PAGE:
Pulse:  There is a group of people from Bluefields living in the U.S. who are joining hands to help the coast with anything possible. In this case we have the SLC group who are trying to bring down Owen Gray for January 1, 2002 to celebrate the New Year. What can you tell these people, should they continue with this program and what can you do help them out?

A. I believe we have to support any type of progress or tourism coming to the Caribbean coast. We have to come to together, as Bob Marley said ďtogether as one.Ē I believe we have to support the entertainers like Owen Gray who are coming here to Bluefields. We have to open the way for them. We need to appreciate them. I will help with whatever I can. I have contacts here in Bluefields and will help. So, donít hesitate to ask me for help, sometime we make mistakes by not communicating but if we come together we will succeed. A lot of people are talking about Owen Gray and if he comes here it will be a successful entertainment and we will make much of it.  

Pulse: Did you attended the first Bring Back The Culture Festival that was put on by SLC with Yvonne Curtis and Ray Mondo, did you see the performance and what is your opinion about it?

A.  To be frank, I was surprised and happy to see something that has never been seen in Bluefields. I felt so proud to know that we can do something like that. We are not supposed to stay back. We can do our own thing. Letís not listen to people who are saying we canít do this and that. It was a number one performance and I hope it continue being an every year event. We are now looking toward new people coming in every year to entertain us. We listen to these artists year in and year out and whenever they come around to perform it will be great. People were crying during the event. It was well organized, letís keep it up. Continue to bring the artists and letís talk to them. You will never fail. Letís get sponsors to help us out with this. Itís great to have these international artists here in our city and we will support them.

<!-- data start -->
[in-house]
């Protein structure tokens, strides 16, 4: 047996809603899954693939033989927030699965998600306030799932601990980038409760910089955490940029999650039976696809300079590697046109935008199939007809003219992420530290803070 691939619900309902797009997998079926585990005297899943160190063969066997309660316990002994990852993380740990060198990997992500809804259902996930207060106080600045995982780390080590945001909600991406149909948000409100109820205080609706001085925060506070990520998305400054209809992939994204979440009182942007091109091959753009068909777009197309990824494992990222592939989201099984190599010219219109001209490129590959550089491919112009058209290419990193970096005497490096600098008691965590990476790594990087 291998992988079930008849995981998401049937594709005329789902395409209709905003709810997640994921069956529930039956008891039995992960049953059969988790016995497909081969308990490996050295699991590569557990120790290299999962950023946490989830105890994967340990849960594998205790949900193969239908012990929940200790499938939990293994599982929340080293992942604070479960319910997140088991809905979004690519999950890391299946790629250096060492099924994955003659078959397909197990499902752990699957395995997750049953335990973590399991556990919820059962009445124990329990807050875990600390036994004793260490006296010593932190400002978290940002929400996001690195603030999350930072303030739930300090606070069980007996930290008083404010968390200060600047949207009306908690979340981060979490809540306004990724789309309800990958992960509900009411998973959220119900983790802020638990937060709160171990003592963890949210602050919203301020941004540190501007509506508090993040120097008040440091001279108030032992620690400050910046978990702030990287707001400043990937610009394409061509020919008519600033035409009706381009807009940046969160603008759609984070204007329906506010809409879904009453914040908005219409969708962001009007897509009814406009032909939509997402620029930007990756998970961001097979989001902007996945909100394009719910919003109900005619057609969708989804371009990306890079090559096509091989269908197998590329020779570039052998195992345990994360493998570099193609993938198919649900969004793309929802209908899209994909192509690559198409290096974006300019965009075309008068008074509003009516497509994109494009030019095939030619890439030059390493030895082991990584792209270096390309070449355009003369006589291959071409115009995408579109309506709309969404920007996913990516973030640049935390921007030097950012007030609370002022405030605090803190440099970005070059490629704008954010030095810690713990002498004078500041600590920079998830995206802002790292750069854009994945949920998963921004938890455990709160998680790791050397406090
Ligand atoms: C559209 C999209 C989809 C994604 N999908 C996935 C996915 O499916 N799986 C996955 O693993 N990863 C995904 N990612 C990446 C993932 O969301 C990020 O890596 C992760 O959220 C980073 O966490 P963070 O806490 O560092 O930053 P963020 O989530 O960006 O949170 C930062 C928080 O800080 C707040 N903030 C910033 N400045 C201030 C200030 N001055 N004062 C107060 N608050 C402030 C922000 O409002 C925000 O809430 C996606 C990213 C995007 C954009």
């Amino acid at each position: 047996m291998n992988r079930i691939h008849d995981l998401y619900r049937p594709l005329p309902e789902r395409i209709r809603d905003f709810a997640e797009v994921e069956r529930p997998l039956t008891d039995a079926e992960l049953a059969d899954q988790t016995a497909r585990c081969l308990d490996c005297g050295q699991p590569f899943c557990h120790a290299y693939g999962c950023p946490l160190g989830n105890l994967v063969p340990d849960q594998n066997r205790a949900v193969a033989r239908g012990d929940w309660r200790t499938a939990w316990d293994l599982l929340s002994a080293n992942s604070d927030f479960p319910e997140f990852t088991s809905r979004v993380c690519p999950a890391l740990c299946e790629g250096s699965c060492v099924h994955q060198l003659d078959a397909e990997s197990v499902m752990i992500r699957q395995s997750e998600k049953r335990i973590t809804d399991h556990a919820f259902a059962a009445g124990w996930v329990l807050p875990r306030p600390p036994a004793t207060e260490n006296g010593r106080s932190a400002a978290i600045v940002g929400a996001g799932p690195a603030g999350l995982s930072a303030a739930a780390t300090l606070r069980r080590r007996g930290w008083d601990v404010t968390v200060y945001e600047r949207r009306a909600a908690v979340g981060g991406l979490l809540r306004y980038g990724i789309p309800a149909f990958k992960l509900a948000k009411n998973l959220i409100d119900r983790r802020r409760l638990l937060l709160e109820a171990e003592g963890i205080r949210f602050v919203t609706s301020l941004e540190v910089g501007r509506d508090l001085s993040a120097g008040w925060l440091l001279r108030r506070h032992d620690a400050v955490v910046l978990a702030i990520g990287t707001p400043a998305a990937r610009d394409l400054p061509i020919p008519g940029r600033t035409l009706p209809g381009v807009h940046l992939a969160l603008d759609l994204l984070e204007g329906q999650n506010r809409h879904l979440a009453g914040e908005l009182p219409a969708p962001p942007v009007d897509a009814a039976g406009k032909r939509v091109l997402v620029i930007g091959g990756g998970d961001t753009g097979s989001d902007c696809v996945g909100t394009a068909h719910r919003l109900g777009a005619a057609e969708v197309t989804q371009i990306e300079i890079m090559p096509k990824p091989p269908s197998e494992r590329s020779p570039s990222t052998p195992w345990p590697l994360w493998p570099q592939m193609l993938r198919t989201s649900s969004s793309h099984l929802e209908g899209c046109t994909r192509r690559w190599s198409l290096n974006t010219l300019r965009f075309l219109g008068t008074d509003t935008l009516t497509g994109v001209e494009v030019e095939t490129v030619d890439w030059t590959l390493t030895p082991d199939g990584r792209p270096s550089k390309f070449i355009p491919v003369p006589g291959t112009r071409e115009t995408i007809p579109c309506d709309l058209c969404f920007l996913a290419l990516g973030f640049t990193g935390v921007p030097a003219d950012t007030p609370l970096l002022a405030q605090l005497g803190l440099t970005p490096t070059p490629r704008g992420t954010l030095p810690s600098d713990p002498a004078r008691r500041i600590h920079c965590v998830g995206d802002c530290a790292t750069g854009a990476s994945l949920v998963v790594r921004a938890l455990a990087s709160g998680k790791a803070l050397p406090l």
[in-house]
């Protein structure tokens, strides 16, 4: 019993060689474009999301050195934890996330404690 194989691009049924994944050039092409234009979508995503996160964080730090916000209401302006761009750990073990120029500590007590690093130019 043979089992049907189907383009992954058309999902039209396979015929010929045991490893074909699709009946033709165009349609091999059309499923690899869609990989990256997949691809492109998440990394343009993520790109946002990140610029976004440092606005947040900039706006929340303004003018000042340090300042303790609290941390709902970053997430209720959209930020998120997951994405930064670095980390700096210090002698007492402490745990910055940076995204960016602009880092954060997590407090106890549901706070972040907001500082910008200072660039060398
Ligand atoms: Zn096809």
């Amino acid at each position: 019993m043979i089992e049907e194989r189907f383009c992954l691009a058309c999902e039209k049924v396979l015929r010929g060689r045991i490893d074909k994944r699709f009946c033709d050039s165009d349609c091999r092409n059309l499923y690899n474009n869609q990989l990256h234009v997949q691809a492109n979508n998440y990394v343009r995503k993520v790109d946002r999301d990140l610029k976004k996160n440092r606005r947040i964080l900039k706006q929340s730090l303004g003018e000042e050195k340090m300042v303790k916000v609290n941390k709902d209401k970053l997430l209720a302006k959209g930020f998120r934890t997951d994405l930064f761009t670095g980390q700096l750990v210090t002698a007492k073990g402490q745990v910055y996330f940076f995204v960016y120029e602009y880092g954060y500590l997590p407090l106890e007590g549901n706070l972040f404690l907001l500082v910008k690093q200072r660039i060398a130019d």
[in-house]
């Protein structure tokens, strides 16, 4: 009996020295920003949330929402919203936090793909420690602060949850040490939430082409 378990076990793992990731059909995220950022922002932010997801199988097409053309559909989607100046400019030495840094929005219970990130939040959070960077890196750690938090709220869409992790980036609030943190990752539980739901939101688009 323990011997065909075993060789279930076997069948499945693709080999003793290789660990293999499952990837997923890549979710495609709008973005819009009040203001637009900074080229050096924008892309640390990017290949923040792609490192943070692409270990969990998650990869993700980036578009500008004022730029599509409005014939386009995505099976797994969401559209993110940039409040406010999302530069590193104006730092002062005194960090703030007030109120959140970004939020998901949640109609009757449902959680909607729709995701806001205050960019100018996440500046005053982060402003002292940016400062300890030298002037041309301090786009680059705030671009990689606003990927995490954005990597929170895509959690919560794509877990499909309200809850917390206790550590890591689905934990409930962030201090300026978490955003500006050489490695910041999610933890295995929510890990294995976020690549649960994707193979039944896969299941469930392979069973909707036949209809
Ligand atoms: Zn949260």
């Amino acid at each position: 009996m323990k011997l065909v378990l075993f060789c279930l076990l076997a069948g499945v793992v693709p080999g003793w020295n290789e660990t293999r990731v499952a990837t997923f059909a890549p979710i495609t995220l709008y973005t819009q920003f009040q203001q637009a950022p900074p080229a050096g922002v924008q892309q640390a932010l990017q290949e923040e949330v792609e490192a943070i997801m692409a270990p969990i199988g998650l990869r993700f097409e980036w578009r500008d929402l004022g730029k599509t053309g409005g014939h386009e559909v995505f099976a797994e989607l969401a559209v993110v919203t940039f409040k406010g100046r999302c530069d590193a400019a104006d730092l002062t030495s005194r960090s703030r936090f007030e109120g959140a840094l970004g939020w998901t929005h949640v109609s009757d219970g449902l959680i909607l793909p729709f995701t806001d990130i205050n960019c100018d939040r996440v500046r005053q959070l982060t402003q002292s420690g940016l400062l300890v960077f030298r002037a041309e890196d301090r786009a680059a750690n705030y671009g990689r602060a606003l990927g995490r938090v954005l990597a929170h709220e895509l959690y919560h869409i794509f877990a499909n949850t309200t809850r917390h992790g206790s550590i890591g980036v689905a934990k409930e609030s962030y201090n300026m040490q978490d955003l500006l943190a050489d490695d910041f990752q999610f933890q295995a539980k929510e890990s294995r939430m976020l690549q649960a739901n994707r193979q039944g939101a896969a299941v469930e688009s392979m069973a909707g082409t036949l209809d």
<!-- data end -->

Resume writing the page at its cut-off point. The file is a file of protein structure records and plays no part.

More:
Pulse: Christmas is near, and the people in the North have suffered greatly with the flooding caused by bad weather, how can the Caribbean community help?

A. The North has suffered greatly and we should help them out. They are our people and I have not seen any campaign to help them out. No leader from this area has initiated anything to help the people out. We should try to help raise money to buy food and clothes for those people. To the people of New York, Washington and Miami especially relatives, we need to get help to those people. They need food, medicine, money and clothes. Letís try to help them out. Remember, today for me tomorrow for you. If we can help them out it will be a blessing for us and for them who will receive it. The need is great so letís help before it is too late.

Pulse: Mr. Mayor it was a pleasure talking to you. Thank you for your time.